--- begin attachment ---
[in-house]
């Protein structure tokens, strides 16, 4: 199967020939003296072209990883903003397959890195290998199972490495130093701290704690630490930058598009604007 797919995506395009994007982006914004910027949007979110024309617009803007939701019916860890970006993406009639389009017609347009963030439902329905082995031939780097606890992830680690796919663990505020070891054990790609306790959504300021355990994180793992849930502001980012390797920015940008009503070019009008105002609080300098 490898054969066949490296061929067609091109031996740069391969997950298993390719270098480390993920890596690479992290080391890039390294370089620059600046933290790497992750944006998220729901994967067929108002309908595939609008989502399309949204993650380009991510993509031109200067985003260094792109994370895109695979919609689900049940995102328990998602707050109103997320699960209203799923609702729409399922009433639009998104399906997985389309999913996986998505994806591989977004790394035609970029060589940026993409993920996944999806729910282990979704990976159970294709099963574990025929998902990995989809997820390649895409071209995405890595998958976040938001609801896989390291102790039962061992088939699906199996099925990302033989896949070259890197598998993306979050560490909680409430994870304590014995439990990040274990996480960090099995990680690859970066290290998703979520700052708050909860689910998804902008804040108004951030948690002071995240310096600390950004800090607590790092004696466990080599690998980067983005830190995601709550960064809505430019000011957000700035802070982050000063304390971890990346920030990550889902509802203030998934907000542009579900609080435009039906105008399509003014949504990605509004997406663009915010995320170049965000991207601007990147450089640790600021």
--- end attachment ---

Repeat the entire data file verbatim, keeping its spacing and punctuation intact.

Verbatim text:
[in-house]
């Protein structure tokens, strides 16, 4: 199967020939003296072209990883903003397959890195290998199972490495130093701290704690630490930058598009604007 797919995506395009994007982006914004910027949007979110024309617009803007939701019916860890970006993406009639389009017609347009963030439902329905082995031939780097606890992830680690796919663990505020070891054990790609306790959504300021355990994180793992849930502001980012390797920015940008009503070019009008105002609080300098 490898054969066949490296061929067609091109031996740069391969997950298993390719270098480390993920890596690479992290080391890039390294370089620059600046933290790497992750944006998220729901994967067929108002309908595939609008989502399309949204993650380009991510993509031109200067985003260094792109994370895109695979919609689900049940995102328990998602707050109103997320699960209203799923609702729409399922009433639009998104399906997985389309999913996986998505994806591989977004790394035609970029060589940026993409993920996944999806729910282990979704990976159970294709099963574990025929998902990995989809997820390649895409071209995405890595998958976040938001609801896989390291102790039962061992088939699906199996099925990302033989896949070259890197598998993306979050560490909680409430994870304590014995439990990040274990996480960090099995990680690859970066290290998703979520700052708050909860689910998804902008804040108004951030948690002071995240310096600390950004800090607590790092004696466990080599690998980067983005830190995601709550960064809505430019000011957000700035802070982050000063304390971890990346920030990550889902509802203030998934907000542009579900609080435009039906105008399509003014949504990605509004997406663009915010995320170049965000991207601007990147450089640790600021």